So the guy I couldn't understand was my examiner again for Attempt #6. I went, I drove, I returned to the starting point, I listened to his incomprehensible comments. But this time, he was asking questions rather than scribbling on his map. That was different, but was it significant? I finally asked him whether I had passed, and he confirmed that I had by sending me inside to wait for the license to be issued. Success! I could drive in Japan again!

Or I could have if I'd had the car. My international driver's permit expired in June, so returning home meant one more thing that was out of my hands — a long ride by bus and train.

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Mourning in Japan 

The air smells like incense. It has almost every day for the last week. One of our neighbors died on Tuesday, so the family's house has been draped in mourning since then. It's a very haunting scene.

A black-and-white banner hangs above the front door to the home. A small stand holding two basins, one of water and one of salt (considered purifying agents), stands between the front door and a sheltered wooden sign announcing the name of the deceased, birth and death dates, and information about the proceedings. The name and dates also appear on signs on the nearest major road. The funerary accoutrements will remain in place for approximately seven days, the duration of the initial period of mourning. After that, they will come down, leaving the family to mourn in a less public manner — save for the smell of incense in the air.
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Moldy Housing Blues 

My face has been feeling pretty gross over the last few days ― rather itchy and tight, like the skin is too dry. The fall flowers are blooming, so I'd been chalking the grossness up to allergies. Upon further consideration and a look at the tatami after I picked our futons up this morning, I think I've identified the culprit: mold.

You'd think that living in humid Maryland for eight years would have taught us everything we needed to know about controlling mold in our house, but no. That was only a basic education. Japan is so humid so much of the time that things take on moisture very easily and never really dry out. I've heard stories of people leaving their apartments in Tokyo for August vacations and returning to walls covered with mold. There are lines of desiccant products for all areas of your house, including the shoebox that sits in the genkan. We've got some charcoal, but we've never investigated any of the other products. Perhaps we should ― ever seen moldy shoes? I hadn't, until last week.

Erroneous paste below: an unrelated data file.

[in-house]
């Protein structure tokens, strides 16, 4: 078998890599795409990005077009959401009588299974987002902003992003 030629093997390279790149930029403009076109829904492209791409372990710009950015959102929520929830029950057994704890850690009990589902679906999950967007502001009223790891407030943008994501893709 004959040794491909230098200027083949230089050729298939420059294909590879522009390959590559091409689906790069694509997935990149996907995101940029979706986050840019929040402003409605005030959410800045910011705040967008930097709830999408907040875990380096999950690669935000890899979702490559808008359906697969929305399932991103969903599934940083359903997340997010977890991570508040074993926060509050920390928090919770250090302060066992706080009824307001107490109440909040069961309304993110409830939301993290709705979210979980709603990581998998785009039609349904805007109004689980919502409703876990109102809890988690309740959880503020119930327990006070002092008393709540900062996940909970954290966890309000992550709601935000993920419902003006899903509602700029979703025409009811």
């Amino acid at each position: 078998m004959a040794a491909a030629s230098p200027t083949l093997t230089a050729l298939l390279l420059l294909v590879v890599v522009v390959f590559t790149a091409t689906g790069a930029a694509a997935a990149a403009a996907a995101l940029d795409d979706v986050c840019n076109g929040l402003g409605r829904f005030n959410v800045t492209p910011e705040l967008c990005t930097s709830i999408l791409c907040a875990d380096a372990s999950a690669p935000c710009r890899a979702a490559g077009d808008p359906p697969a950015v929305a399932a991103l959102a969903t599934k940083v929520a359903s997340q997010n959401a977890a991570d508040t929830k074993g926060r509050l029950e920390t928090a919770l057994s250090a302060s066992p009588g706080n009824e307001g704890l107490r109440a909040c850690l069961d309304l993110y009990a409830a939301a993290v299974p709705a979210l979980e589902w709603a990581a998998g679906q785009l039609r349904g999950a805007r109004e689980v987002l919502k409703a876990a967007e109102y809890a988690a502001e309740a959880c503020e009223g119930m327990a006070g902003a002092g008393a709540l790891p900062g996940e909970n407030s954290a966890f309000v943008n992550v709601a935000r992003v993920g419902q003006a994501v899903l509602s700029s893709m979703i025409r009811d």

Mold is most disheartening to find in the tatami. It gets into the weave of the mats and can only be gotten out by lots of careful scrubbing (with the weave, please) with a rag or small brush and vinegar. Nothing makes me feel like Cinderlawyer quite as much as cleaning mold out of the tatami. There I sit, methodically wiping the mats, peering closely at each newly cleaned patch and watching the rag turn black as I go. Sadly, no cartoon mice entertain me during my labors.

Tomorrow, we deploy the charcoal.
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Rainy Season, Part Two 

Summer gives us one more reason to be skeptical of the weathermen. They are the ones who declare the opening and close of rainy season. The rainy season, tsuyu, is supposed to last from early-to-mid-June until mid-July throughout Japan (except Hokkaido). This year, the Japan Meteorological Agency declared tsuyu over in Tohoku on July 19.

Over, huh? Then why are we sitting inside, huddled in our warm dotera, on the third day of constant rain that we've had in the last two weeks? If the last two years are any measure, we get more rain after the rainy season than we do during. Both years, there have been smatterings of rain throughout tsuyu, usually in the form of brisk afternoon showers reminiscent of New Mexico's desert storms. It's only after the end of the rainy season is declared, however, that we get strong daylong downpours, sometimes two or three times a week. Sometimes, they last for twenty-four hours or longer.

Tomorrow's forecast is for rain; the day after is for rain "at times." We don't trust the weathermen to tell the truth about such things, but relying on our own experience, it seems that we're in for a damp couple of days.
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The New Yardstick 

Here's an interesting test of your language skills: how quickly, and through what means, can you deflect the solicitors?

Last year at this time, I had a very limited arsenal. Someone would come to the door wanting to talk me into something. All I could do was look uncomprehending and say, "I'm sorry, I don't understand." Again. And again. Sometimes, the solicitors would ask a few basic questions about where I was from and how long I'd been in Japan (testing?) before trying again to push their agenda, but we always ended up back at the Blank Look of Incomprehension and Gomennasai, wakarimasen. Inartful and more than a little embarrassing, but so it goes. I was new.

Now, I can tell them something that will get them to go away. Sometimes it's true, sometimes it's only almost true because I can't quite pull the proper word to mind. I'm also confident enough to be a little more forceful about it, which is not to say that I'm rude. Or that I can't have a laugh with a solicitor about it. A couple of weeks ago, a newspaper salesman came by with the the following spiel:

Newspaper Guy: Hi, I'm from Newspaper. You can't read the newspaper, can you?
SKD: That's true. I can't read the newspaper. I'm sorry.
NG: Where are you from?
SKD: America.
NG: How long have you been in Japan?
SKD: Oh, about a year.
NG: Your Japanese is very good.
SKD: Oh, it's really not so good. And I still can't read the newspaper.

I had a harder time convincing him that a subscription would be lost on us than I would have at the same time last year. It's a nice measure of how far I've come, though, to know that the Blank Look of Incomprehension is there as a fallback, rather than a default when communicating.